7/10. A tasty time is guaranteed, but huge waste of energy. ☹️

Photo credit: Delish UK
Photo credit: Delish UK

How To Bake A Potato In The Air Fryer

Air fry at 200℃ for 40 mins, turning halfway. Full recipe here!

Pros…

The air fryer is MUCH faster than the oven - and far more energy efficient, too. This is a great option for maximising crispiness while also cutting down on time and energy costs.

The air fryer’s potato skin is SUPER crisp. A great one for the potato skin fiends.

The flavour is less sweet and caramelised than an oven baked potato. Instead, the air fryer gives it a more savoury smell and texture akin to crisps. Get in.

Cons…

The middle isn’t as fluffy and velvety as the oven baked potato, it’s slightly firmer and forms larger chunks when broken up.

Air fryer baskets vary in size, but in general, you can only fit one or two potatoes in an air fryer basket at any given time, meaning if you’re cooking baked potatoes for more than two people, you’d have to do them in batches.

Overall rating...

8/10. An energy-efficient stunner! Albeit a bit more chunky than smooth (but aren’t we all after two years of a pandemic?)

Photo credit: Delish UK
Photo credit: Delish UK

How To Bake A Potato In The Microwave

Microwave on high (900W) for 7-8 minutes, turning halfway. Full recipe here!

Pros…

You might think of the microwave as the cheat’s option, but when we tried this method in the Delish kitchen, we were genuinely surprised by what a fluffy and creamy interior texture it gave!

It’s super speedy, meaning you’ve got a baked potato in less than one eighth of the time it takes in an oven.

Cooking in the microwave is one of the most energy- and cost-efficient ways to cook.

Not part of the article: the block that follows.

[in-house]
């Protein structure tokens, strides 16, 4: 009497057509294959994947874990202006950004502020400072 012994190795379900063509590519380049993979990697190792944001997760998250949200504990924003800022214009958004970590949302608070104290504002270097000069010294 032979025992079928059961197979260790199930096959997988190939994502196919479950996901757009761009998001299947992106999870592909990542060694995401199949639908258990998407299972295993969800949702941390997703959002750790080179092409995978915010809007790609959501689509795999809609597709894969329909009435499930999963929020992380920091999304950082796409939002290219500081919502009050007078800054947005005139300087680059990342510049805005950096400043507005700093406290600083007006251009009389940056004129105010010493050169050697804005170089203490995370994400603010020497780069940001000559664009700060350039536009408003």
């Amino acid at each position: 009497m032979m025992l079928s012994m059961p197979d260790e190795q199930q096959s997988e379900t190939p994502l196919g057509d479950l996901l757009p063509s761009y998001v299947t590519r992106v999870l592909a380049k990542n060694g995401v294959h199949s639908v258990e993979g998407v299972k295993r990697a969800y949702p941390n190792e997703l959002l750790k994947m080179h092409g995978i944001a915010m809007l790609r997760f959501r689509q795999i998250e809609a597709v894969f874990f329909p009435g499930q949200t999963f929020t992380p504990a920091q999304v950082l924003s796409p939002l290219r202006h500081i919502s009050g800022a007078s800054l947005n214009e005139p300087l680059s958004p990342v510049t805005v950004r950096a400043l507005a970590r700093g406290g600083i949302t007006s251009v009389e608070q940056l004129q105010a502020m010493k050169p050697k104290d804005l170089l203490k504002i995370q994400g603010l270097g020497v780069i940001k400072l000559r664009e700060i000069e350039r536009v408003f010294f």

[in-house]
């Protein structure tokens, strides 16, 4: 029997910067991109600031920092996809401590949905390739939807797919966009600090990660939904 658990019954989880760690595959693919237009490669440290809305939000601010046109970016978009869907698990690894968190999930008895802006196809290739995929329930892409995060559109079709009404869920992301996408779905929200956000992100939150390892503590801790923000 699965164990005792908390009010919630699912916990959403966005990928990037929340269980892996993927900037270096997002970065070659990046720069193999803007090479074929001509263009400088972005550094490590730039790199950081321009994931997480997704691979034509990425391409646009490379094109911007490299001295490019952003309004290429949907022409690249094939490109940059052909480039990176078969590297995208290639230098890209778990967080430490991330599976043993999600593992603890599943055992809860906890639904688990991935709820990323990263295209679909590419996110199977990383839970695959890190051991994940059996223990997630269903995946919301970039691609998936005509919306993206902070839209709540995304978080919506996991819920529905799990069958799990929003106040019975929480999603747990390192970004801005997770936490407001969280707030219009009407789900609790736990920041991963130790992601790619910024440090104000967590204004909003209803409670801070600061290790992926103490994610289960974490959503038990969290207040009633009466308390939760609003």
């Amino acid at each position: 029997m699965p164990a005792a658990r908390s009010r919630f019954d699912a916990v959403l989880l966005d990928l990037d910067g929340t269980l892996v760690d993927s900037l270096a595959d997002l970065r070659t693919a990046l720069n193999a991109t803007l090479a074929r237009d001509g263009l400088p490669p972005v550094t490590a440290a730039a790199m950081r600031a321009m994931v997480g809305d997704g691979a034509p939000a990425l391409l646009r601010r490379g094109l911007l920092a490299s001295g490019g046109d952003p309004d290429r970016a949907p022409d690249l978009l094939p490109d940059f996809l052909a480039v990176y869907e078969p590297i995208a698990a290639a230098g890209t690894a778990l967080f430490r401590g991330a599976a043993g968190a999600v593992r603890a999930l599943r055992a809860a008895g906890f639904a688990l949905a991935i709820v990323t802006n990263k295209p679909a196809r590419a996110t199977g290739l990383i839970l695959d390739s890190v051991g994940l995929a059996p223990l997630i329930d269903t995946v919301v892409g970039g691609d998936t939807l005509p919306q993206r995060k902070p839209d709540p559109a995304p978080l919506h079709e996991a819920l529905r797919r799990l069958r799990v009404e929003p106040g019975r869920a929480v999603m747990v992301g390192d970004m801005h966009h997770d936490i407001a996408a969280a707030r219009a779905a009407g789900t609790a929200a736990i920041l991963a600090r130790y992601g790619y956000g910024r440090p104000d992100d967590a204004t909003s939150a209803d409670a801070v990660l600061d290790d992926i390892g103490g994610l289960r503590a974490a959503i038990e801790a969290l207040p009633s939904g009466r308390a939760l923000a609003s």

The microwave really draws the seasoning on the exterior of the potato into the skin, giving it a delicious flavour.

Cons…

We can we honest. This is hardly the prettiest of baked potatoes…

The finished baked potato is wrinkly rather than crispy, although this is perhaps a pro for those people who don’t much like the skin of a jacket potato?

If you forget to turn your potato halfway, you’ll end up with a tough spot where the potato rests against the plate in the microwave and gets some extra cooking.

Overall rating...

6/10 She’s a bit soft around the edges, not to mention wrinkly, but she sure packs a velvety, flavoursome punch.

Photo credit: Delish UK
Photo credit: Delish UK

Final thoughts?

All three methods obviously have their merits, but when it comes to time efficiency, crispy skin and minimal energy usage, the air fryer is our clear winner.

The air fryer offered the most shatter-y skin and gorgeous aroma, even if the fluff factor wasn’t quite there. But surely, any potato loaded with salted butter or tuna mayo is going to be outrageously delicious with a crispy skin like that, even if its centre is a little bit on the firm side.

Plus, what a great excuse to crack out that air fryer you impulsively bought once upon a time?

Photo credit: Delish UK
Photo credit: Delish UK